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Autistic adults 'failed' by system

5th June 2009

The National Audit Office says that thousands of people with autism in England are failing to get the diagnosis and specialist help they need.

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In many local authority areas there are no specific services for adults with autism and councils have no idea how many adults with the syndrome live in their area.

With the government set to issue its first autism strategy later this year, the NAO raised concerns that children with autism are often abandoned by specialist services when they reach the age of 18 because there is a lack of adult services and no proper transition plan.

NAO director of health value for money studies Mark Davies said there are adults with autism who had never been diagnosed with the condition.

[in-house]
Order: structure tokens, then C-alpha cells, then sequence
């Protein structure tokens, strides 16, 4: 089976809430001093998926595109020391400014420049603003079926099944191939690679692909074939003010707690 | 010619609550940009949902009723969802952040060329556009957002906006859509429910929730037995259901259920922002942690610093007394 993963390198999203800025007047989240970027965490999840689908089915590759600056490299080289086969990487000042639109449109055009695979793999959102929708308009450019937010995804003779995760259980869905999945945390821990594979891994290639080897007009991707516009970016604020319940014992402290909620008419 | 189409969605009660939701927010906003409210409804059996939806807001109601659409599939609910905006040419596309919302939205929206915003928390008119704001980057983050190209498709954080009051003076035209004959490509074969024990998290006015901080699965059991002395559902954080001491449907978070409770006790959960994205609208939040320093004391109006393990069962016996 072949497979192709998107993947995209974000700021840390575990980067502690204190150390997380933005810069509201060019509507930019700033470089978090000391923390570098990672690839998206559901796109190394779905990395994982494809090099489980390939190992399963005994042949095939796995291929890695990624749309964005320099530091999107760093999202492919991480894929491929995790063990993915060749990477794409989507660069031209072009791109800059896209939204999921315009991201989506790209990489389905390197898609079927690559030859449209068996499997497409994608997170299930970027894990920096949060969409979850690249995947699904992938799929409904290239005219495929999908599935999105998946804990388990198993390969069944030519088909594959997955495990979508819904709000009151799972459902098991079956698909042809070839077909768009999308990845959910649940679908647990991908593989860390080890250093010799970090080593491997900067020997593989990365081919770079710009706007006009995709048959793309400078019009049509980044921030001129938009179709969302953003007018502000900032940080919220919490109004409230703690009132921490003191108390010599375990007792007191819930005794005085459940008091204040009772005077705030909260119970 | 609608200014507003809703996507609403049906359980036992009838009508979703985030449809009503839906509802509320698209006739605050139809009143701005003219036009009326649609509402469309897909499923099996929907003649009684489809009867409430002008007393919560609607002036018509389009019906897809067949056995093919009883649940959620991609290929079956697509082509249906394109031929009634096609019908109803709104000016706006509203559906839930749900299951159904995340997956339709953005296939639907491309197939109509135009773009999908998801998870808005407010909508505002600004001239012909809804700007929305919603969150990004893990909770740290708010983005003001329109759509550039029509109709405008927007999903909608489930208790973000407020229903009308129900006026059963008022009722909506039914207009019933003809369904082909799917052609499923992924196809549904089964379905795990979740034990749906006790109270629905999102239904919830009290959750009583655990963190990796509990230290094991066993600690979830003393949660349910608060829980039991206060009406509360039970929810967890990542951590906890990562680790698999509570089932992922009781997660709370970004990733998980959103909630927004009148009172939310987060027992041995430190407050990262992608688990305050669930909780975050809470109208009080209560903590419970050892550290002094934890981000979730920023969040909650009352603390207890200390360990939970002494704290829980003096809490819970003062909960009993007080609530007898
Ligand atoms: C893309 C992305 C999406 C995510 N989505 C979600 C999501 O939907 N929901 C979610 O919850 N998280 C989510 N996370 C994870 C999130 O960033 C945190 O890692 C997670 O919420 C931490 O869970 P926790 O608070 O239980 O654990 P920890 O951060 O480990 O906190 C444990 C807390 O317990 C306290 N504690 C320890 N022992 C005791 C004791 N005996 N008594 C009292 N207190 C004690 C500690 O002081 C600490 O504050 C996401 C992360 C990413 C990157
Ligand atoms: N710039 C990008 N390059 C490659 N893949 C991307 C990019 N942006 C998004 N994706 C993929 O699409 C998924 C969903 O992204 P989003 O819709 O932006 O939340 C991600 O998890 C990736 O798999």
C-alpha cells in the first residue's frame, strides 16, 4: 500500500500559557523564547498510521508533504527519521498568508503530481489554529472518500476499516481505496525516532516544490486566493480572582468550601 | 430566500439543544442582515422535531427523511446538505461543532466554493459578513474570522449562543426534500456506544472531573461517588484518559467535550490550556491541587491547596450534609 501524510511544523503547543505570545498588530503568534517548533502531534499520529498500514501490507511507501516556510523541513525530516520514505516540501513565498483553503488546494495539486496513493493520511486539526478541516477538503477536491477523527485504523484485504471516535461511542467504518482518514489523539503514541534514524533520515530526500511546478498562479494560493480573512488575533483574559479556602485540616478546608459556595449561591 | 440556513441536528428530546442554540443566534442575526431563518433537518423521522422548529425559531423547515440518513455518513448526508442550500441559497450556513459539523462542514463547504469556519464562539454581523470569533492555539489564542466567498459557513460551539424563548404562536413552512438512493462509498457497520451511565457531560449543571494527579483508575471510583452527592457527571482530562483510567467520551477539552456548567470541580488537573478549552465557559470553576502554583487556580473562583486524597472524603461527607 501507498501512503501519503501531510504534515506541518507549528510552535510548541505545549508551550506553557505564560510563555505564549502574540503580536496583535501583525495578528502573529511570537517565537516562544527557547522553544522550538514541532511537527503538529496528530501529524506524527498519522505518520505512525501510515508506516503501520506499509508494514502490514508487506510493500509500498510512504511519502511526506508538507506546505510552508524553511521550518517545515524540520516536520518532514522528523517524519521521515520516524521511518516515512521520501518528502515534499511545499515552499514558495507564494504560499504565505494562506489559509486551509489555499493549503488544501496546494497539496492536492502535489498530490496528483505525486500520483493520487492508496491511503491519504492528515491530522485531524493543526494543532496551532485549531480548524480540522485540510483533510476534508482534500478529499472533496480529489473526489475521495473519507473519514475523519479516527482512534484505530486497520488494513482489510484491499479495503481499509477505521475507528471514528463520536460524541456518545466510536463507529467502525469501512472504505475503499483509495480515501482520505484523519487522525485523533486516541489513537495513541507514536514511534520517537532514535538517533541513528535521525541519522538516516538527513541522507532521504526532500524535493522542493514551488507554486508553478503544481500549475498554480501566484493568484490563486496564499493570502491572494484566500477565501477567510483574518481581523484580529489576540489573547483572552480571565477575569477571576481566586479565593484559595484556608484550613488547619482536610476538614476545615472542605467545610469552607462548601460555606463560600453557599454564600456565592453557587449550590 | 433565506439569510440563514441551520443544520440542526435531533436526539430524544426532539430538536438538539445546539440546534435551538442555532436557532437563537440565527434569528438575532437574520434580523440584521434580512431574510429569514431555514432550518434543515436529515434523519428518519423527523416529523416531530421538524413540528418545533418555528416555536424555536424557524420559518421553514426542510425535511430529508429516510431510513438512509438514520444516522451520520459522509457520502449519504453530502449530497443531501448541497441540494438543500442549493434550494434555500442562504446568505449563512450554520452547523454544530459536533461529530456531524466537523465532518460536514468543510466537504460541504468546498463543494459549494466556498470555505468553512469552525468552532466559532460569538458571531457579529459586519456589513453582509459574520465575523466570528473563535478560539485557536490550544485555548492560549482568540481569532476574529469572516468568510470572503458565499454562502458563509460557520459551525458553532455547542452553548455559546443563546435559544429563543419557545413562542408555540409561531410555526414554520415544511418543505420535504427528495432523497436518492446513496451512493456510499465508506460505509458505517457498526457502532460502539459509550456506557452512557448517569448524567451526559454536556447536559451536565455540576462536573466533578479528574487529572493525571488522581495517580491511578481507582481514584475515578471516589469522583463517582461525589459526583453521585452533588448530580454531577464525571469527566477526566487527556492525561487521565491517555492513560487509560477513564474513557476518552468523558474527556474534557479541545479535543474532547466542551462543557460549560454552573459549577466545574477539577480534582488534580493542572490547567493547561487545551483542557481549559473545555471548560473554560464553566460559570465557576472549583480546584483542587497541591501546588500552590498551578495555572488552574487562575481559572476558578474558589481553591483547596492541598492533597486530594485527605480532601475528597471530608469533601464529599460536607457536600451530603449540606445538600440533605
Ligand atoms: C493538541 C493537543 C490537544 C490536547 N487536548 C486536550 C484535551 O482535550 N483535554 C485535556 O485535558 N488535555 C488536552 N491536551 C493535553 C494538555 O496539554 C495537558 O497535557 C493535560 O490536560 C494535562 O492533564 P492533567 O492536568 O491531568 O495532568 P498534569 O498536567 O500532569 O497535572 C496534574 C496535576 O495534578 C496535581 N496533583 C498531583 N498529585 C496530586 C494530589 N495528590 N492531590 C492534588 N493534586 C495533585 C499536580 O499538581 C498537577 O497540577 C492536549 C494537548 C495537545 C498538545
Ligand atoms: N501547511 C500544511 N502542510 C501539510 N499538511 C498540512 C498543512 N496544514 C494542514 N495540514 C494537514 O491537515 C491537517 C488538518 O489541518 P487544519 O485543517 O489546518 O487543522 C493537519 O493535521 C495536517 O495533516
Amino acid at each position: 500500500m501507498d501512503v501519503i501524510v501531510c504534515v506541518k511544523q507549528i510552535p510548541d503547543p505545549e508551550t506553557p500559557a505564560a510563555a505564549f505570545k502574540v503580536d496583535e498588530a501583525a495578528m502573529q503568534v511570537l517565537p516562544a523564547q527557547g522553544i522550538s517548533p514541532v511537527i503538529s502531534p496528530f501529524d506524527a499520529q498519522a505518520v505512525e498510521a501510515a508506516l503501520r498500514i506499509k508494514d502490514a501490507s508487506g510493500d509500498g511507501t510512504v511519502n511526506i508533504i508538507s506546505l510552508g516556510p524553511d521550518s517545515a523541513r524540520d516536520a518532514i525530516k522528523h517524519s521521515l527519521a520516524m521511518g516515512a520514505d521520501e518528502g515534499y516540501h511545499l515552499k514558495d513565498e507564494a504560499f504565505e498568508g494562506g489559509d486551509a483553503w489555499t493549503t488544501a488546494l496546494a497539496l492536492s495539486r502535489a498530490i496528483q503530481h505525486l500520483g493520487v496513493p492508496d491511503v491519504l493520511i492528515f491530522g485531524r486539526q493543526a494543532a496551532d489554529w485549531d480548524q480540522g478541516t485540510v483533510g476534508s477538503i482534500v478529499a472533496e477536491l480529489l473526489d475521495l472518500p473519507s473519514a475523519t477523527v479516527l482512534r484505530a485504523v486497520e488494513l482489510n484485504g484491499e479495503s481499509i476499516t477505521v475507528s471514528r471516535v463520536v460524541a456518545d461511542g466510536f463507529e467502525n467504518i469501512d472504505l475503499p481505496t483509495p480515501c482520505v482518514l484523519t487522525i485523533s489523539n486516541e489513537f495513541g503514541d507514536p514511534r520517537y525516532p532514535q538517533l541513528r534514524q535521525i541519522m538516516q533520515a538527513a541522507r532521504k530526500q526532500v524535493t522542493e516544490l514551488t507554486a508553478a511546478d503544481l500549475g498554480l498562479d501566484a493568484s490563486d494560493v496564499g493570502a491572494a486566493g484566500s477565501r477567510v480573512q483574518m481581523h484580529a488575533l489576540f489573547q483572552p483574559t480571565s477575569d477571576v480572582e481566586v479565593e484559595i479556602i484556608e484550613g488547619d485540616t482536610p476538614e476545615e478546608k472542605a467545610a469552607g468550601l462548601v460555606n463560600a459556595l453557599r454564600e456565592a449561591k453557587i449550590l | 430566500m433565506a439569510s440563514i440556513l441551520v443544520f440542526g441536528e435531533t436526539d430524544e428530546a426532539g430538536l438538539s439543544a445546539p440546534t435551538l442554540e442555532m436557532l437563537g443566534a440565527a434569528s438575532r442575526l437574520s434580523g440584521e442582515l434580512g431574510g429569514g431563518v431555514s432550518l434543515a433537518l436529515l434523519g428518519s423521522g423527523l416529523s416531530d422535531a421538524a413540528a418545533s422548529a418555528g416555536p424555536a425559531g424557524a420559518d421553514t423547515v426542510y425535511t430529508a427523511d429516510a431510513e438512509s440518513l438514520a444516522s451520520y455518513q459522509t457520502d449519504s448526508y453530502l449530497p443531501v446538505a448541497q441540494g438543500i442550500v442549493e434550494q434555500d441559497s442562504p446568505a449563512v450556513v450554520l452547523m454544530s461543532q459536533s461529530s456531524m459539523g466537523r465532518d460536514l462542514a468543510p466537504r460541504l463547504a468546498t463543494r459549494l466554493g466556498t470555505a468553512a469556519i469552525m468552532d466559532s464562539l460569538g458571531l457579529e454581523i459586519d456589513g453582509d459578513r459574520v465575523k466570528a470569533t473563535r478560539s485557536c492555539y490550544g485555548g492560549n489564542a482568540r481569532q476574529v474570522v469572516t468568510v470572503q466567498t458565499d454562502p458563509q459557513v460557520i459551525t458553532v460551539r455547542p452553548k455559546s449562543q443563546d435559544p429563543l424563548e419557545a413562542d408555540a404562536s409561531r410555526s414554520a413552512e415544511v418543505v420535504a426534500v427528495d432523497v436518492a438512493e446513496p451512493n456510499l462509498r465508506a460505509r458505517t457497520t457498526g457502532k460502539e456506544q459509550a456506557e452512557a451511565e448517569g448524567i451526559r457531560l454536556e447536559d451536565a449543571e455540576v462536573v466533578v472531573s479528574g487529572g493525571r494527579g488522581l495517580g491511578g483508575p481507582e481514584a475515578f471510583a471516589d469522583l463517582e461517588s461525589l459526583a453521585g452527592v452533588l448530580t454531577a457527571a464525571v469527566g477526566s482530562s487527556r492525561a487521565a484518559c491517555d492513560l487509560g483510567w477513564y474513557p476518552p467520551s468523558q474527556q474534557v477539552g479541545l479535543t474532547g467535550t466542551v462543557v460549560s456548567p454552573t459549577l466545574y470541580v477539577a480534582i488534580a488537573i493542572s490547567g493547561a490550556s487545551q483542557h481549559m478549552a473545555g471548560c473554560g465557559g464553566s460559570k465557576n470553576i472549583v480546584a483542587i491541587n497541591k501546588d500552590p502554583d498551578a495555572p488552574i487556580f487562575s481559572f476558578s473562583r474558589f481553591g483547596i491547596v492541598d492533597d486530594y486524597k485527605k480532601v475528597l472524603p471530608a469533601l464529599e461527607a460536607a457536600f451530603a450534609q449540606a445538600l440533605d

He said: "We would like people to look at our report and the modelling we have done because we think there is a good case for having more specialist support."

Half of people with autism have a learning disability, but those who do not still find it difficult to access support for housing, further education and employment, say the NAO.

It also claims better diagnosis and support, especially for those with high-functioning autism such as Asperger’s syndrome, could save the taxpayer £67m a year.

Care services minister Phil Hope said a study was being done to work out exactly how many adults have autism in England.

The National Autistic Society said neither the government, people with autism, or the taxpayer were getting value for money from existing autism services.

 

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